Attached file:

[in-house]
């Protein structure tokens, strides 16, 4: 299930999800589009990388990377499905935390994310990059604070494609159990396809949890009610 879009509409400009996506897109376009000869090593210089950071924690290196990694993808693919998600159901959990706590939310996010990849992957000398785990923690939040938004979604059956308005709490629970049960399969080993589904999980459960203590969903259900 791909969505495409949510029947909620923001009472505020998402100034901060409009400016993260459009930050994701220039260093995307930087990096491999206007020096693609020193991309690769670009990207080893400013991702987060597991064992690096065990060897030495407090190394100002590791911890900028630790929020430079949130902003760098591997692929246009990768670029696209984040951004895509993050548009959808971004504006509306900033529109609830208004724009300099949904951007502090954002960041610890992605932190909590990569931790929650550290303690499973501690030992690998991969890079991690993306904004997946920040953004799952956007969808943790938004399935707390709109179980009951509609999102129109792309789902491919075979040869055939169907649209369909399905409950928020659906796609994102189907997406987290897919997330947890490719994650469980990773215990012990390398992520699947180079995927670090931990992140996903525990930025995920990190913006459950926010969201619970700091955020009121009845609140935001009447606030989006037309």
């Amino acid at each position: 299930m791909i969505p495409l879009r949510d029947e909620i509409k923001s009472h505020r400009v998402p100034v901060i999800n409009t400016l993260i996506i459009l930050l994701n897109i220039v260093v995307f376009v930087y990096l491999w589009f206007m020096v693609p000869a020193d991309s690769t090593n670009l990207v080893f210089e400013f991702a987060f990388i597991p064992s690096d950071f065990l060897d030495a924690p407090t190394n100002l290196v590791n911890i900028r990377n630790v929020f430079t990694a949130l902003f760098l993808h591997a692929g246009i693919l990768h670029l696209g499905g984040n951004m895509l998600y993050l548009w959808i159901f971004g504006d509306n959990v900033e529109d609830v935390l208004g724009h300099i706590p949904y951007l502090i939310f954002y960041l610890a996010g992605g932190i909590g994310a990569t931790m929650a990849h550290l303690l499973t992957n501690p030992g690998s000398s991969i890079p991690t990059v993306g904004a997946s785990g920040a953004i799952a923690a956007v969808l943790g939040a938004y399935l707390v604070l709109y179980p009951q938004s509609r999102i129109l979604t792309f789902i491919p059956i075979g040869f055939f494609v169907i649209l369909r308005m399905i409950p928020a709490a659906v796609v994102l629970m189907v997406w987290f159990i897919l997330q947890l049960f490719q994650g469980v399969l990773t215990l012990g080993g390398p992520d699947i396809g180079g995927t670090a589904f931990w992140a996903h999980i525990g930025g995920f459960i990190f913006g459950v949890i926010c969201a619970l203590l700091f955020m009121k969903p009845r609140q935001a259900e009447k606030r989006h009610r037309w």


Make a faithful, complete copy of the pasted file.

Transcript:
[in-house]
């Protein structure tokens, strides 16, 4: 299930999800589009990388990377499905935390994310990059604070494609159990396809949890009610 879009509409400009996506897109376009000869090593210089950071924690290196990694993808693919998600159901959990706590939310996010990849992957000398785990923690939040938004979604059956308005709490629970049960399969080993589904999980459960203590969903259900 791909969505495409949510029947909620923001009472505020998402100034901060409009400016993260459009930050994701220039260093995307930087990096491999206007020096693609020193991309690769670009990207080893400013991702987060597991064992690096065990060897030495407090190394100002590791911890900028630790929020430079949130902003760098591997692929246009990768670029696209984040951004895509993050548009959808971004504006509306900033529109609830208004724009300099949904951007502090954002960041610890992605932190909590990569931790929650550290303690499973501690030992690998991969890079991690993306904004997946920040953004799952956007969808943790938004399935707390709109179980009951509609999102129109792309789902491919075979040869055939169907649209369909399905409950928020659906796609994102189907997406987290897919997330947890490719994650469980990773215990012990390398992520699947180079995927670090931990992140996903525990930025995920990190913006459950926010969201619970700091955020009121009845609140935001009447606030989006037309």
């Amino acid at each position: 299930m791909i969505p495409l879009r949510d029947e909620i509409k923001s009472h505020r400009v998402p100034v901060i999800n409009t400016l993260i996506i459009l930050l994701n897109i220039v260093v995307f376009v930087y990096l491999w589009f206007m020096v693609p000869a020193d991309s690769t090593n670009l990207v080893f210089e400013f991702a987060f990388i597991p064992s690096d950071f065990l060897d030495a924690p407090t190394n100002l290196v590791n911890i900028r990377n630790v929020f430079t990694a949130l902003f760098l993808h591997a692929g246009i693919l990768h670029l696209g499905g984040n951004m895509l998600y993050l548009w959808i159901f971004g504006d509306n959990v900033e529109d609830v935390l208004g724009h300099i706590p949904y951007l502090i939310f954002y960041l610890a996010g992605g932190i909590g994310a990569t931790m929650a990849h550290l303690l499973t992957n501690p030992g690998s000398s991969i890079p991690t990059v993306g904004a997946s785990g920040a953004i799952a923690a956007v969808l943790g939040a938004y399935l707390v604070l709109y179980p009951q938004s509609r999102i129109l979604t792309f789902i491919p059956i075979g040869f055939f494609v169907i649209l369909r308005m399905i409950p928020a709490a659906v796609v994102l629970m189907v997406w987290f159990i897919l997330q947890l049960f490719q994650g469980v399969l990773t215990l012990g080993g390398p992520d699947i396809g180079g995927t670090a589904f931990w992140a996903h999980i525990g930025g995920f459960i990190f913006g459950v949890i926010c969201a619970l203590l700091f955020m009121k969903p009845r609140q935001a259900e009447k606030r989006h009610r037309w």